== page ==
And this rendition of Josh Groban’s You Raise Me Up:

21 thoughts on “the story behind the choir of PS22

  1. Wow. That was amazing. It’s different than the Susan Boyle story but like you said, there’s something very powerful and emotional about watching these kids.

  2. Yes, it is easier to “build up strong children” as Mr. Douglass said in your quote above than to “repair broken men”. But both need to be done. For the “broken men” (and women)were once children, too, and we overlooked them. This is a paradox and both needs are equally important. In God’s eyes we are all little children, so we need to expand our hearts and train our eyes to see through things, not just look at them. We are capable of more than “one or the other”. We can help both.

  3. thank you so much for this… as a music teacher who has lead student choirs, i’ve been moved to tears watching a student’s face as he/she sings. it is so amazing to watch students open up their expressions through music and art and i hope that someday in schools it will be the norm, not a privilege.

  4. As a children’s pastor, I loved, loved, loved this post. Anytime a leader like you highlights the immence importance of touching the lives of CHILDREN and realizing the amazing impact we can have on creating the future by investing there so we don’t have to panic when they reach high school and university and leave God and church… Yes, we need to minister to both children and those who are older, but we put way more thought into youth and adult ministries than we do into what we do with kids. It’s not enough to just buy a curriculum and task a volunteer with teaching it… As seen in this video, it takes passionate leaders who can connect with kids, see what they can be, model it for them, and connect with the families.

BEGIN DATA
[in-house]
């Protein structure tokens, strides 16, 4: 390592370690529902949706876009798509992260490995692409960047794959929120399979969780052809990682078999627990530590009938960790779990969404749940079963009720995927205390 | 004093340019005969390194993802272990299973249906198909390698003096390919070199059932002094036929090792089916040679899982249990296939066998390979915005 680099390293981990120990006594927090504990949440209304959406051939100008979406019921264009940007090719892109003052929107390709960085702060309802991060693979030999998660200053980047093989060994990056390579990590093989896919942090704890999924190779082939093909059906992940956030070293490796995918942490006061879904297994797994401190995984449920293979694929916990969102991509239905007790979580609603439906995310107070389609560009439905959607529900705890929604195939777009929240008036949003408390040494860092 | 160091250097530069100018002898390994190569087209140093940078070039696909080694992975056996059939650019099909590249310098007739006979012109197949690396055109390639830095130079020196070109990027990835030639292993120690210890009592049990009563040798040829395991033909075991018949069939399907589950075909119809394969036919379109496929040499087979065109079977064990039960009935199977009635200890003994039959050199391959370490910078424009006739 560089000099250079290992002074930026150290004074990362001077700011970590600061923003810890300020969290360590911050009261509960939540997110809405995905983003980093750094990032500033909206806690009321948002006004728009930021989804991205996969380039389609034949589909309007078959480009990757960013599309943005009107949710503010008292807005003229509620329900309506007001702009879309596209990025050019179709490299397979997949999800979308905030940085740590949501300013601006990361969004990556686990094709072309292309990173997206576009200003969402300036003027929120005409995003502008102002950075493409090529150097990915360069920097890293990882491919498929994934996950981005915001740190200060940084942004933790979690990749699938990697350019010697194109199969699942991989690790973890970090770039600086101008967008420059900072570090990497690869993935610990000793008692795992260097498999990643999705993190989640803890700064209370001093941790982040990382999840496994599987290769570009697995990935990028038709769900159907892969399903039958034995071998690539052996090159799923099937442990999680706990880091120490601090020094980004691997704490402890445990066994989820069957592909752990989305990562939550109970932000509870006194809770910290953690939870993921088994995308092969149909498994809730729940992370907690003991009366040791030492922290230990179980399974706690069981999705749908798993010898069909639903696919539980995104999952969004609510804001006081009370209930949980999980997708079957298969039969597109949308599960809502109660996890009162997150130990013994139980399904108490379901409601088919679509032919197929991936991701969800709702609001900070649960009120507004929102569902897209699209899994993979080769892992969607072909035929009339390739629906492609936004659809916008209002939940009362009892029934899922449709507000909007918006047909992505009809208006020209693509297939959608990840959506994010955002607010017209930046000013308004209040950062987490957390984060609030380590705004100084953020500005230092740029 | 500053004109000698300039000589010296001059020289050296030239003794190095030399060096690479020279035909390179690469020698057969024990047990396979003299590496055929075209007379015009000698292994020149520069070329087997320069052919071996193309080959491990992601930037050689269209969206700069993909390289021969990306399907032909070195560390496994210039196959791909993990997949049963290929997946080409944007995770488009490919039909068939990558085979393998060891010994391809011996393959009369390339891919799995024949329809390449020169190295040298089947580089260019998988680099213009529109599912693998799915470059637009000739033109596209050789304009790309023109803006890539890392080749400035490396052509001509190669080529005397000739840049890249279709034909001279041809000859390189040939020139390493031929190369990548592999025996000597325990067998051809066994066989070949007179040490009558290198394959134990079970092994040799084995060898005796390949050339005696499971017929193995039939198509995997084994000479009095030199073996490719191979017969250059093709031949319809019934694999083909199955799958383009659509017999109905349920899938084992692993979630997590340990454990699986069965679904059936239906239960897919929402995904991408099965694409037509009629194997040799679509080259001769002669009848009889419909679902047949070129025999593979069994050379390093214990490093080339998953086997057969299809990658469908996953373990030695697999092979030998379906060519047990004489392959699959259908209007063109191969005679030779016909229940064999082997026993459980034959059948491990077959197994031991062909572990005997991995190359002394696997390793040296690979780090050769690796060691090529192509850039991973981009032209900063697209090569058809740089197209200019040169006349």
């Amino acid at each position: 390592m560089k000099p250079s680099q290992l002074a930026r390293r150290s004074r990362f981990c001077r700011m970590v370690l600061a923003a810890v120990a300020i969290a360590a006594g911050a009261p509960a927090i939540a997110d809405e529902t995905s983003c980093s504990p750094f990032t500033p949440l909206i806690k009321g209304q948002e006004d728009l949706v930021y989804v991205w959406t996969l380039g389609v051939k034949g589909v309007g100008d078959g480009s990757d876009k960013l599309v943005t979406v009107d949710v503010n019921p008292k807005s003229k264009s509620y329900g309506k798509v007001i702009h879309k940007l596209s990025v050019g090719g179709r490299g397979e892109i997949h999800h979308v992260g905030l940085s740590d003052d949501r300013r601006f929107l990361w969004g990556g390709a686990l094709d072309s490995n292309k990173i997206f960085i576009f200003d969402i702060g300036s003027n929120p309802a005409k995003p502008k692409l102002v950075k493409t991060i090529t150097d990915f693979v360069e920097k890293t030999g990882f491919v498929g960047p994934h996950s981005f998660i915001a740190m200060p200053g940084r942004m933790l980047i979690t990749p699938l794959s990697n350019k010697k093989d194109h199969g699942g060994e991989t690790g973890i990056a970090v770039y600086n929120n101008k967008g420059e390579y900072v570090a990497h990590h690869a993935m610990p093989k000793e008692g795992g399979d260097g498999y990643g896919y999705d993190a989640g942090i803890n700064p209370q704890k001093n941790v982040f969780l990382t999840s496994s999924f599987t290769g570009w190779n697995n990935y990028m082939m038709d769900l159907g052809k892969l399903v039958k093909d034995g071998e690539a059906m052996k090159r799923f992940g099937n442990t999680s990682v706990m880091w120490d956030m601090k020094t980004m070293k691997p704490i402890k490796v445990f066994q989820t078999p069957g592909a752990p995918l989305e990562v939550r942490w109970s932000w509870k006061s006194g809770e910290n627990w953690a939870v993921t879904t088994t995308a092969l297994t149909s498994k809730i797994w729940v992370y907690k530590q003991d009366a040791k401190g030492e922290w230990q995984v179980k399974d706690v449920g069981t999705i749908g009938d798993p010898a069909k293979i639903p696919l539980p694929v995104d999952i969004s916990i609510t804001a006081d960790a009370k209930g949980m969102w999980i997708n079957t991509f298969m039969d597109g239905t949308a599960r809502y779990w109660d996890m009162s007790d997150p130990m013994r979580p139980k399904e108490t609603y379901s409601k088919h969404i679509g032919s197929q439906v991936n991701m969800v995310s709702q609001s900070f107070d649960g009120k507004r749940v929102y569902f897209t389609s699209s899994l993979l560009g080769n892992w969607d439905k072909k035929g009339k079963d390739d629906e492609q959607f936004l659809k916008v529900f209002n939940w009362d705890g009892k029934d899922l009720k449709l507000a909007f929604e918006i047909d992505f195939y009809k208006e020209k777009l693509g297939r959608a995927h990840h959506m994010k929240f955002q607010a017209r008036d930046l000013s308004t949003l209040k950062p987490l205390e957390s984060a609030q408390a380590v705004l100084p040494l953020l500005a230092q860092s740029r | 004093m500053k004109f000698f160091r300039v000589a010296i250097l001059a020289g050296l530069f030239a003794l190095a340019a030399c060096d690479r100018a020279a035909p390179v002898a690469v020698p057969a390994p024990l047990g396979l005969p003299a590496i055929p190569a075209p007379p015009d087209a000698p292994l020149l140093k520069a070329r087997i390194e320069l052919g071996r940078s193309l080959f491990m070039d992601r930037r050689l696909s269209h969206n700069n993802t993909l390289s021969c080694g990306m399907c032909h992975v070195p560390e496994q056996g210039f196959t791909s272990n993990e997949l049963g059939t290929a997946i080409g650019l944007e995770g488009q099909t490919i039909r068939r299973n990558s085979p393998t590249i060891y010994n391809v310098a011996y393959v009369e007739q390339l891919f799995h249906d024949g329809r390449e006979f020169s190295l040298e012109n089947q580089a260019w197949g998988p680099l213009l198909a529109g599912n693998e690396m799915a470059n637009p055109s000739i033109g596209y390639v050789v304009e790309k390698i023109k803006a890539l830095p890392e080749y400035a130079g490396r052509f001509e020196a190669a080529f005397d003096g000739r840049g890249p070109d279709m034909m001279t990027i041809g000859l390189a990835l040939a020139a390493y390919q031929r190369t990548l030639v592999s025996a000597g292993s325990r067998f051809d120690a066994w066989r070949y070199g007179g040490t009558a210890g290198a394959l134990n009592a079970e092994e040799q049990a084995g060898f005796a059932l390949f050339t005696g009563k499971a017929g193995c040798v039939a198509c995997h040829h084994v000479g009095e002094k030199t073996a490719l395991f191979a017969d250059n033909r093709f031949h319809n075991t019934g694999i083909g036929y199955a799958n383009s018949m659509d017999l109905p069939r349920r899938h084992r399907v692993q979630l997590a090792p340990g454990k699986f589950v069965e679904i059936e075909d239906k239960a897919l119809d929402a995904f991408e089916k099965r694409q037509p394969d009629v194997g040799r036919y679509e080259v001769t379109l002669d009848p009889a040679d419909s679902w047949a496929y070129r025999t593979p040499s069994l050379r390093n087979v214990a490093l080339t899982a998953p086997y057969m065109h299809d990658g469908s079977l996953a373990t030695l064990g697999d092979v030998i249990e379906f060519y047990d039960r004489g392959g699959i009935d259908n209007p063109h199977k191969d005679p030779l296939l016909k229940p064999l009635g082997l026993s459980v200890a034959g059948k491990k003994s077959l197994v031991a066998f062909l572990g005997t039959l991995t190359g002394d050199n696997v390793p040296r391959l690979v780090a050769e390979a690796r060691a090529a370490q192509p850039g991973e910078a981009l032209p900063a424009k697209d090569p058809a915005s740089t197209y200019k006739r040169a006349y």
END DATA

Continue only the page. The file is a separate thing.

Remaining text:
Thanks for this one Eugene!!!

  5. i heart PS22!!
    for their graduation song they sang “you raise me up” by josh groban. their principal cried … i cried harder! how uplifting! it’s a terrible video recording job, but worth the watch.
    and i have a crush on mr.b! keke …

  6. WOW… that was beautiful. I totally didn’t expect that to work as a choir song, but they do it so well. I LOVE their teacher, too. He is obviously passionate about getting the kids to connect to music, and he obviously knows how to keep order too. He is relevant and effective – very cool. I’m posting this on my blog and referencing you.

  7. Ok, seriously. This will preach:

    Later, Davoya, one of the chorus members, explains how he does it. “At first, when I sang, I had no emotion,” she says. “I didn’t move. But Mr. B taught me to sing with feeling. With feeling and heart.”

    Pentecost is coming, Eugene…

  8. Wow. Those kids are amazing. How the heck did I miss this?!

    You’re right. This does speak to the need for the arts in schools, more strongly than a lot of things do. To see the joy on these kids’ faces is a testimony to the power of the arts, something that our children should not be deprived of in the name of “achievement”.

  9. Great Frederick Douglass quote, and yeah… I always thought the story of the PS22 Choir kids was more inspiring than Susan Boyle, but I guess I’m biased as a teacher… 😉